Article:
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Ned Bedinger wrote:
<quote>You've made generalizations without providing the specifics to explain what routine things you're talking about. As it stands, I don't agree with your characterization of tech writing as routine work requiring no experience, The specifics supporting your argument might clarify the situation you're reacting against. Thanks Ned Bedingerdoc -at- edwordsmith -dot- com -dot- </quote>
Sweeping generalizations are best left to building maintenance crews. I never implied that TW is "routine work requiring no experience." Quite the opposite; I suggested a competent, skilled technical writer should be able to take over the position of another technical writer with little or no "experience" required in that specific job, at that specific place of employment.
The notion that TWs (or programmers) have arcane skill sets so specific to the particular job at hand that they are unreplaceable is misguided. If that situation exists, it is a deficiency in managerial competence; the manager(s) turned over responsibility for task completion to the employees.
Consider contract TWs (contractors, not temps that call themselves contractors because it sounds more important); it is assumed that "productivity" starts at day one, not after endless schmooze sessions, "assimilation into the corporate culture," divining "the way we do things around here," etc. A skilled, competent TW should be able to switch places with another skilled, competent TW and be productive from the start.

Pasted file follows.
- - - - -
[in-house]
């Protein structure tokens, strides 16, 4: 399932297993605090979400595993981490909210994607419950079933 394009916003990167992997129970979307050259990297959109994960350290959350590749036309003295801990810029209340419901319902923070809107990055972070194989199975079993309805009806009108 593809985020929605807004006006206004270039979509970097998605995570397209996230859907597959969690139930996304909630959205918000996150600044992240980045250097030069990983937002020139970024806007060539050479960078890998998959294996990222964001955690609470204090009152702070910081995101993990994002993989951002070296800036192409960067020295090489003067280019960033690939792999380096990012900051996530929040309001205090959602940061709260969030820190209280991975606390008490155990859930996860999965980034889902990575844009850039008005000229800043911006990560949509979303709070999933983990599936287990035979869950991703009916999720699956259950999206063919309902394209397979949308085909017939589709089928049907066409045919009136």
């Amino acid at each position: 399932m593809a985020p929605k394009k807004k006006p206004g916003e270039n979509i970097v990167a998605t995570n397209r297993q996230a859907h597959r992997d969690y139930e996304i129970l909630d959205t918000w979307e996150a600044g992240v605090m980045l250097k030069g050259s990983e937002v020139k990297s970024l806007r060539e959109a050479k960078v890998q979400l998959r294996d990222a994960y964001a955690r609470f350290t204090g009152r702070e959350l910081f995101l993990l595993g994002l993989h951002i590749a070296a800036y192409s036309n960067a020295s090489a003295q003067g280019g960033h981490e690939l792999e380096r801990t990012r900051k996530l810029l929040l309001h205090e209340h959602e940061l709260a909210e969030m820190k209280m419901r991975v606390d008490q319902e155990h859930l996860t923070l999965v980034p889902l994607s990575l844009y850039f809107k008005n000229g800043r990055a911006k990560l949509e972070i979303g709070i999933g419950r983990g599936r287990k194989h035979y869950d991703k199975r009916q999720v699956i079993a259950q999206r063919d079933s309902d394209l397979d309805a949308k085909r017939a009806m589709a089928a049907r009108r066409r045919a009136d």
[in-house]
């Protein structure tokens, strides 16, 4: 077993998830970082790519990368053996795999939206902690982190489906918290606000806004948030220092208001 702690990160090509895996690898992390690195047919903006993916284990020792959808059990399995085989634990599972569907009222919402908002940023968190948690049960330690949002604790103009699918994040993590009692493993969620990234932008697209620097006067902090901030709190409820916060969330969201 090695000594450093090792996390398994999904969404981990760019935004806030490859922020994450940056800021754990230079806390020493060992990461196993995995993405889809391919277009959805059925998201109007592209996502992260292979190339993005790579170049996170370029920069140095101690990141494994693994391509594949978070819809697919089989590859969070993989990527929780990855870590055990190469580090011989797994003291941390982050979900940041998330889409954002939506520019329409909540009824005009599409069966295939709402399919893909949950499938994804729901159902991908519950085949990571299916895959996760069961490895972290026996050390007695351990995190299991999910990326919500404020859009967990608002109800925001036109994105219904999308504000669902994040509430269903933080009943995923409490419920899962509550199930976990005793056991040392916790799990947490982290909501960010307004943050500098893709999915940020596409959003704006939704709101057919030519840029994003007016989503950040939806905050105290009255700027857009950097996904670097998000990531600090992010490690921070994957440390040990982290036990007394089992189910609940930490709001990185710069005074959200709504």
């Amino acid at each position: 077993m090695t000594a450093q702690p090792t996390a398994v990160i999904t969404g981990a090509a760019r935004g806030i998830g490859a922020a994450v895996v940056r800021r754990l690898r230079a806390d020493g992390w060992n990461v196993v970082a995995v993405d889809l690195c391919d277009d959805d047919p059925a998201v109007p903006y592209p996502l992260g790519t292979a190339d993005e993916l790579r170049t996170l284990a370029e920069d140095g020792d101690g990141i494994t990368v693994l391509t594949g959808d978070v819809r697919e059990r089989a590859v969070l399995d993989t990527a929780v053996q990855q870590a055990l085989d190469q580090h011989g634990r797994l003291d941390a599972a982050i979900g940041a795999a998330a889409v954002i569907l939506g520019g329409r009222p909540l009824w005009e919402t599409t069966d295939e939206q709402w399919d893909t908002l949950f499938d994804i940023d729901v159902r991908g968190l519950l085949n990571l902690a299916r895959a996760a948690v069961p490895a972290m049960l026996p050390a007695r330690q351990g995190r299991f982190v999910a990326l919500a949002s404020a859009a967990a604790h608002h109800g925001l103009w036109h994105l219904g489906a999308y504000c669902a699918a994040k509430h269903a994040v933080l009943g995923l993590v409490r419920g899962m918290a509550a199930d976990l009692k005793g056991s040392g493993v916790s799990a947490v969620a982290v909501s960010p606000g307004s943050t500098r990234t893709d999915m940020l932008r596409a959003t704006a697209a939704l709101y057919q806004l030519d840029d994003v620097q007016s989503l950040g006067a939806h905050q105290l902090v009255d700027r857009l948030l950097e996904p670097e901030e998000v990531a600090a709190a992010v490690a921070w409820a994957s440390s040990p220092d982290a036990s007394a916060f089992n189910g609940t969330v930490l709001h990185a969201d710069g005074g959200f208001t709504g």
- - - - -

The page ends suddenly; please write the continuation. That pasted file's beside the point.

If not, it is a failure of management to competently define and organize the tasks--the TW equivalent of breaking a software application into objects, classes, and functions that can be independently created by programmers in various locations, then assembled seamlessly by the senior developer(s) into a finished product.
The difference is in how well organized the projects are, and how well the projects are managed. In competently managed projects, there are no prima donnas, and no one is "unreplaceable."
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